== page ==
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  1. https://link.springer.com/content/pdf/10.1007/BF03214762.pdf Interesting article on "Origin and Effects of Impurities in High Purity Gold"
  2. Chards have posted this before on their web site: - https://www.chards.co.uk/blog/analysis-of-alloy-content-of-gold-sovereigns/180
  3. I found some answers to my question above at: - https://en.wikipedia.org/wiki/Mint-made_errors#Overdates_and_overmintmarks
  4. How are coins with for e.g. "F" over an inverted "A" produced or corrected? Would a batch of coins with inverted "A"s be produced in error and then re stamped with a corrected die? If so how would the original faulty coins be aligned prior to re-stamping? Are they manually corrected with and individual single letter punch, or some other process?
  5. Hotdog

    999.9 Gold Colour

    Unless my eyes are acting up, there is also a difference in the slight swirl pattern in the field area in way of the Queen's head, in the left hand coin the swirl action is clockwise, and the right hand coin the pattern swirl is anti-clockwise.
  6. Can anyone advise what the physical process was to over stamp dates or letters? Were they done manually or by machine? One number or letter at a time, with an individual punch??
  7. My view....... is that the 1816 coinage act states that gold coins should meet the standards of existing gold coins on a pro rata basis i.e. the Gold Guinea which was in existence already and had a clearly defined purity (which was to become the same standard for Sovereigns, but at a pro rata value/size of 20 shillings as opposed to the Guinea of 21 shillings. As far as I've read there is no other definition of the Sovereign in the 1860 coinage act, but it follows on in 20/21 proportional value to the existing Gold Guinea with the same Gold/Alloy mixture. My view again is that the act states for the mint to get on and make such gold coins as required, but doesn't define dimensional attributes. I'm guessing that the mint then came up with a gold alloy coin(same alloy ratio as the Guinea as required by the 1816 act) with a value of 20 shillings (which was the value being discussed in parliament in 2011). I'm "guessing" again that the mint decided on the physical dimensions/design of the sovereign following the only other requirement by law that was to have have the 11 parts gold and 1 part alloy. Only my interpretation, and happy to be corrected.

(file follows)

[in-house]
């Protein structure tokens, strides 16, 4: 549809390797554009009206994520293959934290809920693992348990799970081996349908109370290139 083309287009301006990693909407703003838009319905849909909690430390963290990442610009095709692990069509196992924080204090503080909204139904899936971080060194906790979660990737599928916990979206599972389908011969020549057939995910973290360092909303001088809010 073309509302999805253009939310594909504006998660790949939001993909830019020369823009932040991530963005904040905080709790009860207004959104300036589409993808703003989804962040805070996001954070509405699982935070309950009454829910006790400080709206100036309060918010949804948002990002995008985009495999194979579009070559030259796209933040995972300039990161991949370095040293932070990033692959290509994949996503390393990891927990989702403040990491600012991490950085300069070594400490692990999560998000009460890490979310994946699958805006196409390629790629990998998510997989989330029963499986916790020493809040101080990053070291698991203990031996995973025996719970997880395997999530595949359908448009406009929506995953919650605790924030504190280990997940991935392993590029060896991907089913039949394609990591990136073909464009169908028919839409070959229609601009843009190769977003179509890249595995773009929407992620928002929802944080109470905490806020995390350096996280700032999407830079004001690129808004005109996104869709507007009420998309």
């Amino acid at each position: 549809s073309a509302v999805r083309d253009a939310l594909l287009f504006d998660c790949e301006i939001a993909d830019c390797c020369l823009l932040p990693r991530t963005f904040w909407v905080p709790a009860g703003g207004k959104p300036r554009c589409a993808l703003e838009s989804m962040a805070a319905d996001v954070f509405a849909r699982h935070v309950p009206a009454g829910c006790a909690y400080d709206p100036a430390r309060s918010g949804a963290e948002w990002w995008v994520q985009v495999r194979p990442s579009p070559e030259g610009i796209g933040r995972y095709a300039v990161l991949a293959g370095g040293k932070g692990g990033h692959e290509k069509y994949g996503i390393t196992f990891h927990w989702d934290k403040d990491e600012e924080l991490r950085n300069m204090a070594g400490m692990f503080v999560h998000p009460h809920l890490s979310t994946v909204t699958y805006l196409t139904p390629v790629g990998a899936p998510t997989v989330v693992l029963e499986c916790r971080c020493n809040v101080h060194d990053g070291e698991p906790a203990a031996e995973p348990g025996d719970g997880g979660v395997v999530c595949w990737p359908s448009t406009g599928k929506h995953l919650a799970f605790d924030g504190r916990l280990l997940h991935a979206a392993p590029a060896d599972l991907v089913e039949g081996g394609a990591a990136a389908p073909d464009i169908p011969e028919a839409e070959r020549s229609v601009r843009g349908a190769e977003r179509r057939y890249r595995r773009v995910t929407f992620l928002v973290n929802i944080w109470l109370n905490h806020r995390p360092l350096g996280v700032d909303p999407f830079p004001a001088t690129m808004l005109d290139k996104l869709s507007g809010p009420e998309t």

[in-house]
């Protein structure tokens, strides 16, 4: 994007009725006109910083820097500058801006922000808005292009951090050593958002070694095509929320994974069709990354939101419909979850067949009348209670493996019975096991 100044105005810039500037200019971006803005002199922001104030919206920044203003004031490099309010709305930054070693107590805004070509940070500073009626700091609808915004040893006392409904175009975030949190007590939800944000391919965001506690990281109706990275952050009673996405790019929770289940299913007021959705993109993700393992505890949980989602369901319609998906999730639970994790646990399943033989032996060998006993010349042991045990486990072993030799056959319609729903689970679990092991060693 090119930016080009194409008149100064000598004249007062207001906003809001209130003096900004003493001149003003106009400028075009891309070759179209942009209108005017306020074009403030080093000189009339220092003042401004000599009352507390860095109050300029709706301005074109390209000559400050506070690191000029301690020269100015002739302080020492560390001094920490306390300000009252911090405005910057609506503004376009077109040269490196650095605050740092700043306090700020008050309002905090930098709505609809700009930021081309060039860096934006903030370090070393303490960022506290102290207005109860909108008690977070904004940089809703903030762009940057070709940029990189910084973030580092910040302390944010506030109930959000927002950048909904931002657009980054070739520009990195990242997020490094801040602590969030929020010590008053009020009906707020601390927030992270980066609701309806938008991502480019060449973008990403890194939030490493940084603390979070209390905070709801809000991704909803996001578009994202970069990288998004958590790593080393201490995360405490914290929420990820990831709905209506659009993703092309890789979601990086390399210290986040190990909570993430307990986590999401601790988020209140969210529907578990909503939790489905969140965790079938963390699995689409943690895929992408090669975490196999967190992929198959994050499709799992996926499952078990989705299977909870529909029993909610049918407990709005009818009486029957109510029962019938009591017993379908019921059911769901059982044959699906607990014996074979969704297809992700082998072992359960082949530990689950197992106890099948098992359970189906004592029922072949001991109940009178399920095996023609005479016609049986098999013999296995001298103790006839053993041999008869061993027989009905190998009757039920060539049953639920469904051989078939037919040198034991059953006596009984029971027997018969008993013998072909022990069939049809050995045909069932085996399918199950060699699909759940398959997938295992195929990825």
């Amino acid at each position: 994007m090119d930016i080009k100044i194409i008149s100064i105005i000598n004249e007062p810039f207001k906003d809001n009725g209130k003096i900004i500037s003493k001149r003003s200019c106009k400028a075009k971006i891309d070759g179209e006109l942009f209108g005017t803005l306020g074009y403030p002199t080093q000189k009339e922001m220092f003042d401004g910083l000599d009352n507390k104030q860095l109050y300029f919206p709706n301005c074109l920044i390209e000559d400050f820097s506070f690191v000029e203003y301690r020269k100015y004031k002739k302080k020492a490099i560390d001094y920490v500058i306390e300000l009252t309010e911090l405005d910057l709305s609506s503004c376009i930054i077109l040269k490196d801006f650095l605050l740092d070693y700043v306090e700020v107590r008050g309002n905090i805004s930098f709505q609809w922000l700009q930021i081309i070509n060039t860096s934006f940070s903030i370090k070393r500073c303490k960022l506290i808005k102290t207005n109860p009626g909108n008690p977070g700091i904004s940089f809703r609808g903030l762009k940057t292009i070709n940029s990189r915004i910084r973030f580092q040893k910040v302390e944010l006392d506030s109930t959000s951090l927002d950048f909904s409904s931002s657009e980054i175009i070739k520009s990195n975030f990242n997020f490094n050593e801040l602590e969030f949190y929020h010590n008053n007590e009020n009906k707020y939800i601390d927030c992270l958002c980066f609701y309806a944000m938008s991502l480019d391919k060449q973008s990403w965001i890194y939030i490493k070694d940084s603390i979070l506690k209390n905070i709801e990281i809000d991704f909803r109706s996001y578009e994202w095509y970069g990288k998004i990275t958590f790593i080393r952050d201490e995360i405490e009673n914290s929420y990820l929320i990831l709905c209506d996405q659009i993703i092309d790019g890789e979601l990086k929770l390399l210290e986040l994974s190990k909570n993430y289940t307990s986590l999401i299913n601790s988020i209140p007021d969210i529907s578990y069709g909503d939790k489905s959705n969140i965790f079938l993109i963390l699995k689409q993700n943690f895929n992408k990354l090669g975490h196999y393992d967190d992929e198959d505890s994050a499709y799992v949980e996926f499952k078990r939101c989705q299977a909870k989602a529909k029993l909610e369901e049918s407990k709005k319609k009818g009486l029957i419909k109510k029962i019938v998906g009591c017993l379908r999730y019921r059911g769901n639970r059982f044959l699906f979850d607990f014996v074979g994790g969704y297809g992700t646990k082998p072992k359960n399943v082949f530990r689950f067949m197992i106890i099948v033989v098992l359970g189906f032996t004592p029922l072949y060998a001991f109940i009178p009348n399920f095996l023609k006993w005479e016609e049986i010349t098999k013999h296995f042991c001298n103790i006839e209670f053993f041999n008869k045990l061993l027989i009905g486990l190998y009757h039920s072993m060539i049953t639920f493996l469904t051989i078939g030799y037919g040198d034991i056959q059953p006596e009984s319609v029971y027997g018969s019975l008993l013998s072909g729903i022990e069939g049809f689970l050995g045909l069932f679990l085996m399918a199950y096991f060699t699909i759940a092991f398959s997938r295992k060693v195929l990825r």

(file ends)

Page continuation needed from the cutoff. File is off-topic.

8. Another reference from 1811 Hansard: - https://hansard.parliament.uk/Commons/1811-05-06/debates/18a47646-0915-435a-9140-cf8cc635dfe1/ReportOfTheBullionCommittee—MrHornerSResolutions
  9. Another reference: - Lisle, George (1906). "British Currency: Gold". Accounting in Theory and Practice . William Green & Sons. p. 277.
  10. My assumption.....It follows from the coinage act of 1816 also known as the Liverpool act. 22 carat gold was fixed at a value of £46-14s-6d per pound. Sovereigns were to have a value of £1. 20lbs weight would have cost 20 x (£46-14s-6d) = £934.5 hence there would be 934.5 Sovereigns to 20lbs. Troy weight of 22 carat Gold.
  11. As a general observation, I guess Ansells's book would be of interest to to those that wish to delve further in to the history/manufacture of the Gold Sovereign. A copy/reprint is available on a well known book website for a tenner. The book covers some of the politics/personalities involved as well as the physical manufacture of Sovereigns around the year 1856, when there were some issues to be resolved. In todays parlance some of it would be seen as office politics (managing of people and egos), but in engineering terms as hands on resolving of problems, Ansell was the man that was required. In hindsight it may appear that the problems were easy to resolve, but that would be an over simplification where both practical and local politics would have presented considerable difficulties to those of lesser resolve.
  12. Reading "The Royal Mint" its working, conduct, and operations, fully and practically explained by George Fredrick Ansell, he comments that "The law enacts that 20lbs. troy of standard or crown gold shall be made into 934.50 sovereigns." It follows that the weight of a single sovereign is 123.2744783306581059 troy grains, i.e. 7.9880518266452649 grams; though reading further it becomes more complex with regards to the permitted tolerance. Reprints of Ansell's book are available online.
  13. As Silver and Copper have different densities, do the earlier sovereigns that used the different alloying metals have differing dimensions?
  14. Pete, what thickness did you obtain using G-shaped micrometer? I've noted 1.08mm to 1.09mm when checking in way of field areas on a 2020 sovs.
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